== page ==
The Radiomaster TX16S is a great radio, but you can’t remove/swap/upgrade the antenna for the internal multiprotocol module. In this tutorial, I modified my TX16S with a SMA pigtail so it has a removable antenna.
Warning: This DIY hack has not been approved by the manufacturer. If you decide to follow the instructions in the post, do so at your own risk, I take no responsibility for any damage caused.
I want to be able to remove the antenna from the TX16S radio, so it fits better in my bag and doesn’t damage the antenna. This also allows a higher gain antenna to be used, but make sure to check your local regulations before doing so.
What You Need
- 1x 10cm (4inch) U.FL to SMA coax cable (or RP-SMA, depending on what antennas you are going to use)
- 2x 6mm-7mm screws, preferably M2.2, but M2.3 should also work. Don’t ask me why the odd screw size, ask Radiomaster :) eBay should have them
- 1x small zip tie
- Removable glue, such as hot glue or E6000 glue
- 3D printed holder (for the coax cable): https://www.thingiverse.com/thing:4493205
These are the screws I am using (black ones), it doesn’t have to be this type, I just happen to have these and they fit. The silver screw is from the TX16S housing, for comparison.
Anti-static wrist strap: https://amzn.to/2Z5D1IC
Not necessary but recommended, it helps protect sensitive electronics from static. If you don’t use this, make sure to “ground yourself” to discharge static electricity by touching grounded conductive surface.
SMA / RP-SMA Male to Female Adapter: https://amzn.to/318tym7
SMA connectors have finite mating cycles (about 500 times), RF performance will decrease over time the more you remove and install the antenna. Over-tightening the antenna can also reduce lifespan.
It’s not uncommon that some people get an SMA adapter between the antenna and pigtail, so it will only wear out the $2 adapter and not the pigtail. However the adapter will result in a slight signal loss, it’s no big deal if you don’t push your signal limit often, but that’s your call.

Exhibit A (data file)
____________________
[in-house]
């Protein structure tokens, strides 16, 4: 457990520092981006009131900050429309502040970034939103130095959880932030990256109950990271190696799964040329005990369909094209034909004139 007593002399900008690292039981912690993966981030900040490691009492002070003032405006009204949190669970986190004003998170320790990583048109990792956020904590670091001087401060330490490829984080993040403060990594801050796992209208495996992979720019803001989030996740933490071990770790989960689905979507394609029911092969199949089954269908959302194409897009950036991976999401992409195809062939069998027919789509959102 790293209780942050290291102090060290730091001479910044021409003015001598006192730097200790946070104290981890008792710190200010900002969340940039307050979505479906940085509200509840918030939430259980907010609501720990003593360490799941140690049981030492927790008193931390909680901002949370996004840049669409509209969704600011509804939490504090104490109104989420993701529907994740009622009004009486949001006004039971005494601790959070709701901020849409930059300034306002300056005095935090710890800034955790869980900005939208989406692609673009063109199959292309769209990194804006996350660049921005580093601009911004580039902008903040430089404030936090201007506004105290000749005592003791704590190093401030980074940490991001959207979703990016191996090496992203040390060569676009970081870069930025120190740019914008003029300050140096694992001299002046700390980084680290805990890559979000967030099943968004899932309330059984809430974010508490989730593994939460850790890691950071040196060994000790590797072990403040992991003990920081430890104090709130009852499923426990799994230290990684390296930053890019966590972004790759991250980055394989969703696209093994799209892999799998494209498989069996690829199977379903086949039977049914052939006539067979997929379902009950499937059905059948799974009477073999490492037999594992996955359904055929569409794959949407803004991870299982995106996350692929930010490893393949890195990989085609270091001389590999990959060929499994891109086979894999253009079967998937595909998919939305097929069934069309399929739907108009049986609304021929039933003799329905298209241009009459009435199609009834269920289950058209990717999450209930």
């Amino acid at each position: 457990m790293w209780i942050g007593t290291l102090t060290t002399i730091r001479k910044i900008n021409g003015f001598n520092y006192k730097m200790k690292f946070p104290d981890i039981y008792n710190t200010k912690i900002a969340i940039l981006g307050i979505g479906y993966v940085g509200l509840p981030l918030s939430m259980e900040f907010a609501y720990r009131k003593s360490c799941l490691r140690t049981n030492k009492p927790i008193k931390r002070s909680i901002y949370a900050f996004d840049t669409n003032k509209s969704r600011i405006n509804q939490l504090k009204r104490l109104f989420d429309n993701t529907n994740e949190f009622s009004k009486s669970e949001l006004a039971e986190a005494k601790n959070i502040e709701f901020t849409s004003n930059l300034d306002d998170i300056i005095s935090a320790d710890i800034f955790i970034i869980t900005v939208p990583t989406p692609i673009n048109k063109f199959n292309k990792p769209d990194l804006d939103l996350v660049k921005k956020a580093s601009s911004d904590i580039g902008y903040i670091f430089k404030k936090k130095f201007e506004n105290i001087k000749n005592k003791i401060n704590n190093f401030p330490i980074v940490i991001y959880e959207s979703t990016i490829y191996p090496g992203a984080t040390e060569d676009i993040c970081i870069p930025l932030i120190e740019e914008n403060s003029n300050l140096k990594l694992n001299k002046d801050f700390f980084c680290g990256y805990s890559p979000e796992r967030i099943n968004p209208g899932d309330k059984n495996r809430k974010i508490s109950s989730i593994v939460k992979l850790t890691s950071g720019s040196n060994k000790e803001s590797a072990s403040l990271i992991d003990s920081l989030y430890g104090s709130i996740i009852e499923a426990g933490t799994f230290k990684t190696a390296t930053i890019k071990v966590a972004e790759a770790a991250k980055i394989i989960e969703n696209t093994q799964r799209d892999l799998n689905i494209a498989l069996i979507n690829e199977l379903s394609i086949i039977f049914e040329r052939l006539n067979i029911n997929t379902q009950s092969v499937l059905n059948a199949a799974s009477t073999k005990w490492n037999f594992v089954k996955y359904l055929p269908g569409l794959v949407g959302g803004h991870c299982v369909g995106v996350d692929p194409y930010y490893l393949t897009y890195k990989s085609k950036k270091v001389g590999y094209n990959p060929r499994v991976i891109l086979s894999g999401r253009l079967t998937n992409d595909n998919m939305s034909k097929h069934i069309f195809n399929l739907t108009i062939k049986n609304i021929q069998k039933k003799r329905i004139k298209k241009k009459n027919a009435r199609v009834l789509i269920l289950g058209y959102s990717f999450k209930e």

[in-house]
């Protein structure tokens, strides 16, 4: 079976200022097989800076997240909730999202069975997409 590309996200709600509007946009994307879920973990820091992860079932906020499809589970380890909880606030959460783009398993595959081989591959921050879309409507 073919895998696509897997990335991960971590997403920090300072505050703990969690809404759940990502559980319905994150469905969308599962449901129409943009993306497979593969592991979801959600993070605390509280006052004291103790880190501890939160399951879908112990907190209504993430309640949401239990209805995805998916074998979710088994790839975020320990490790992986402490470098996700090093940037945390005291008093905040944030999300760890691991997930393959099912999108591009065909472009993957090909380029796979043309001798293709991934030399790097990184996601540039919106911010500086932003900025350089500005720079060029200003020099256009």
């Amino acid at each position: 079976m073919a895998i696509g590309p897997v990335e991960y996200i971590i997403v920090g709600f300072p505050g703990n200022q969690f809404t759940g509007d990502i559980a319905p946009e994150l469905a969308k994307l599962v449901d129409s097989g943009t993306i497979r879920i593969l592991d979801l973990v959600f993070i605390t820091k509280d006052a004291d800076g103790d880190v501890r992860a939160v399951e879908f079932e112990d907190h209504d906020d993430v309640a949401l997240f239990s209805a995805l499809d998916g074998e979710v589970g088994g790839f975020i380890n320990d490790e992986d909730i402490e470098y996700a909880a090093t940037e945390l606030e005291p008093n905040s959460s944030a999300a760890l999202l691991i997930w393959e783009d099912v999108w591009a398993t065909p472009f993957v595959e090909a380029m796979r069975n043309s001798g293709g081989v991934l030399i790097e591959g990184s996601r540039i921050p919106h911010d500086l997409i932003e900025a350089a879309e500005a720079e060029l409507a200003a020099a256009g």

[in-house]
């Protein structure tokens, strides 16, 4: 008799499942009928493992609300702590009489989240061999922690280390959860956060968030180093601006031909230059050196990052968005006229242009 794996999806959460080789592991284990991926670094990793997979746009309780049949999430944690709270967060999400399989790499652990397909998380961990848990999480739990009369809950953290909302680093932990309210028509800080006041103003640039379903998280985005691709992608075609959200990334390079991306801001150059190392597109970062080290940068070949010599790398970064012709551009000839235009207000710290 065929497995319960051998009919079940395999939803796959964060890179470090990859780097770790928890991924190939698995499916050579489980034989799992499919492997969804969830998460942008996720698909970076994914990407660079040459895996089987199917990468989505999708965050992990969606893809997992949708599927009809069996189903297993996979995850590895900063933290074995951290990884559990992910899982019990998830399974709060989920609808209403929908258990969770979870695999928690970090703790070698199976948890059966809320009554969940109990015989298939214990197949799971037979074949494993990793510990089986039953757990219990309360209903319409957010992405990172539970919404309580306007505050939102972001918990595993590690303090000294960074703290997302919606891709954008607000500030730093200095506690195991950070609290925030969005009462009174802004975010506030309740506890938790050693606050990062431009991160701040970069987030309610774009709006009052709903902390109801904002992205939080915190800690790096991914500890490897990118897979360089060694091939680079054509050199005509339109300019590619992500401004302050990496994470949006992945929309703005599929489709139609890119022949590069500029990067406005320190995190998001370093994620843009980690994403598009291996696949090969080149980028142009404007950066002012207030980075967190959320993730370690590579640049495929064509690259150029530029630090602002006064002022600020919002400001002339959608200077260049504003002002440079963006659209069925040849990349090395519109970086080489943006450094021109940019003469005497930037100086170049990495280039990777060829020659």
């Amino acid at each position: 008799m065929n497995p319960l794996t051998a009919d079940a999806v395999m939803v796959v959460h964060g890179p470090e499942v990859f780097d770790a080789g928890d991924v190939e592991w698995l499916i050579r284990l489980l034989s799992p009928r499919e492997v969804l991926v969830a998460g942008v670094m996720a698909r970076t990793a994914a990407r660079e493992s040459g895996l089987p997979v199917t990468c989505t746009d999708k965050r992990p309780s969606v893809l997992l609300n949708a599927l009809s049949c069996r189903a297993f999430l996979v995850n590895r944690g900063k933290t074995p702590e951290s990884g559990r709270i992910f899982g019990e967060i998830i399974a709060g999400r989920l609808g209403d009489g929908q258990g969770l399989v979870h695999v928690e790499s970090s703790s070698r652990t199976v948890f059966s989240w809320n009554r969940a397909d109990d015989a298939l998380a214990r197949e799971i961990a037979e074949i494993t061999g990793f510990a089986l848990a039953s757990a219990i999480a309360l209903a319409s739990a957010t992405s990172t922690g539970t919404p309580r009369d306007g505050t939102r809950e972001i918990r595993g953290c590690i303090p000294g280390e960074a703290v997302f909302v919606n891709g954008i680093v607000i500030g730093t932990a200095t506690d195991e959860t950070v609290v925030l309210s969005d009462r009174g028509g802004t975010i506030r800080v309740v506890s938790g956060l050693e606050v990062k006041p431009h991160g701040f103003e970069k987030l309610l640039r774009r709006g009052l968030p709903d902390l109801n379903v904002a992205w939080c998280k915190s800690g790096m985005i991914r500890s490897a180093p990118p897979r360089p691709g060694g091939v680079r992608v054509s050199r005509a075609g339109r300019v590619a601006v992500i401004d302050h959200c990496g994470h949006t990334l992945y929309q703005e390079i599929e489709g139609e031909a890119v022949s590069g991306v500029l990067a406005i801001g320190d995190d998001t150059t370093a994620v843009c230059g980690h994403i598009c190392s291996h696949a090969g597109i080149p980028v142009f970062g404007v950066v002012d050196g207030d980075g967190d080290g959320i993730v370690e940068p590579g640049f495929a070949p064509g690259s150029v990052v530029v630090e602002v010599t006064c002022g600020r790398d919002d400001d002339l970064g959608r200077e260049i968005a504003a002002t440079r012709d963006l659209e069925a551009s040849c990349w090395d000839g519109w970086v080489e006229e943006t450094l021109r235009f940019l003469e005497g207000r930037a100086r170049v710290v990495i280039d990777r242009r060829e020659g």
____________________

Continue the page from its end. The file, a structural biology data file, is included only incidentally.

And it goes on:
- Cheap Antenna: https://bit.ly/2NyqFU1
- VAS Diamond Antenna (RP-SMA): https://bit.ly/2B38MKf
- VAS Shapeshifter (RP-SMA, Selectable Gain): https://bit.ly/2Yp2v4t
Take the TX16S apart by removing the 4 screws on the back, and two screws on the top. You also need to remove the two rubber plates on both sides.
This is how the original antenna is installed in the TX16S.
The antenna connector and coax wire are glued to the board, but this can be easily removed with a pair of wire cutters.
The coax wire is cable tied to the plastic strut.
Now, remove the antenna wire from the board. Antenna connector is U.FL (IPEX).
Squeeze the end of the antenna and push it out of the top plate.
By looking at the two unused screw holes, I have a feeling that the radio was originally designed to have removable antenna, but somehow it didn’t happen in production.
Insert the U.FL to SMA coax cable into the 3D printed holder. You should leave the wide washer in the SMA connector, it will help prevent the SMA connector from being pulled out of the antenna hole.
Install the holder on the top plate.
Connect the UFL cable on the PCB. Zip-tie the coax to the same strut.
Hot glue the exact same spots to secure the coax cable.
While we have the radio taken apart, why not adjust gimbal spring tension too? :)
Now we can put it all back together, and we have it :)
Make sure you put antenna on before powering up the radio, and that your antenna connector matches the one on your radio. Otherwise you could fry the transmitter module due to overheat.
Also you might want to fine tune the frequency for your internal RF module for maximum performance.
Broken IPEX Connector
If you have a damaged U.FL / IPEX antenna connector on the RF module, you can purchase a new RF module board here: https://oscarliang.com/product-7tl5
Or you can try to solder the antenna to the board directly as shown here (image credit to Jeremy Fidler). The coax wire has shielding that should be soldered to ground.